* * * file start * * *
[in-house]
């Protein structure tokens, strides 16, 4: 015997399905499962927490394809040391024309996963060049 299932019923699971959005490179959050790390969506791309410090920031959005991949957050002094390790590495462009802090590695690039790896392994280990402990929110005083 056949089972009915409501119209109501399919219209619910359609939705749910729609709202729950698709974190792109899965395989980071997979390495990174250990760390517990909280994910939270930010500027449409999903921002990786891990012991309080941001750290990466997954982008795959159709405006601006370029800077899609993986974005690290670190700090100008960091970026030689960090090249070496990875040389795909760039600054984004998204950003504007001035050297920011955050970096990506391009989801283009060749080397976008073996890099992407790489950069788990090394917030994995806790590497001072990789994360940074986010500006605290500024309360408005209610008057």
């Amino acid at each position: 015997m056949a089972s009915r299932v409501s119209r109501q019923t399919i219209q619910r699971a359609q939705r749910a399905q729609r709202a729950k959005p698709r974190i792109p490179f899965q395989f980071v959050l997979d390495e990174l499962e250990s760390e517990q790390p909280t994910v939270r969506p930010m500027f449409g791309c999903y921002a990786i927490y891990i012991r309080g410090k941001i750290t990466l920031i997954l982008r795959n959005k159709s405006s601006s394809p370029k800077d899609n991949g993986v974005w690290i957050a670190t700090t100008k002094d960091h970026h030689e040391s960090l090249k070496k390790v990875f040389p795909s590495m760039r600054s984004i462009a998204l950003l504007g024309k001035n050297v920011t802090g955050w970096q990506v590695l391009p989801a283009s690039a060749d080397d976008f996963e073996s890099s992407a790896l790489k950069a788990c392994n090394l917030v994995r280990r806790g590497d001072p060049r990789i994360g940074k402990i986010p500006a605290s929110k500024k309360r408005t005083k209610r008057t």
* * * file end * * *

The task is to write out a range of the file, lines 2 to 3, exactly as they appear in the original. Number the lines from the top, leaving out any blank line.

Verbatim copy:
């Protein structure tokens, strides 16, 4: 015997399905499962927490394809040391024309996963060049 299932019923699971959005490179959050790390969506791309410090920031959005991949957050002094390790590495462009802090590695690039790896392994280990402990929110005083 056949089972009915409501119209109501399919219209619910359609939705749910729609709202729950698709974190792109899965395989980071997979390495990174250990760390517990909280994910939270930010500027449409999903921002990786891990012991309080941001750290990466997954982008795959159709405006601006370029800077899609993986974005690290670190700090100008960091970026030689960090090249070496990875040389795909760039600054984004998204950003504007001035050297920011955050970096990506391009989801283009060749080397976008073996890099992407790489950069788990090394917030994995806790590497001072990789994360940074986010500006605290500024309360408005209610008057």
């Amino acid at each position: 015997m056949a089972s009915r299932v409501s119209r109501q019923t399919i219209q619910r699971a359609q939705r749910a399905q729609r709202a729950k959005p698709r974190i792109p490179f899965q395989f980071v959050l997979d390495e990174l499962e250990s760390e517990q790390p909280t994910v939270r969506p930010m500027f449409g791309c999903y921002a990786i927490y891990i012991r309080g410090k941001i750290t990466l920031i997954l982008r795959n959005k159709s405006s601006s394809p370029k800077d899609n991949g993986v974005w690290i957050a670190t700090t100008k002094d960091h970026h030689e040391s960090l090249k070496k390790v990875f040389p795909s590495m760039r600054s984004i462009a998204l950003l504007g024309k001035n050297v920011t802090g955050w970096q990506v590695l391009p989801a283009s690039a060749d080397d976008f996963e073996s890099s992407a790896l790489k950069a788990c392994n090394l917030v994995r280990r806790g590497d001072p060049r990789i994360g940074k402990i986010p500006a605290s929110k500024k309360r408005t005083k209610r008057t």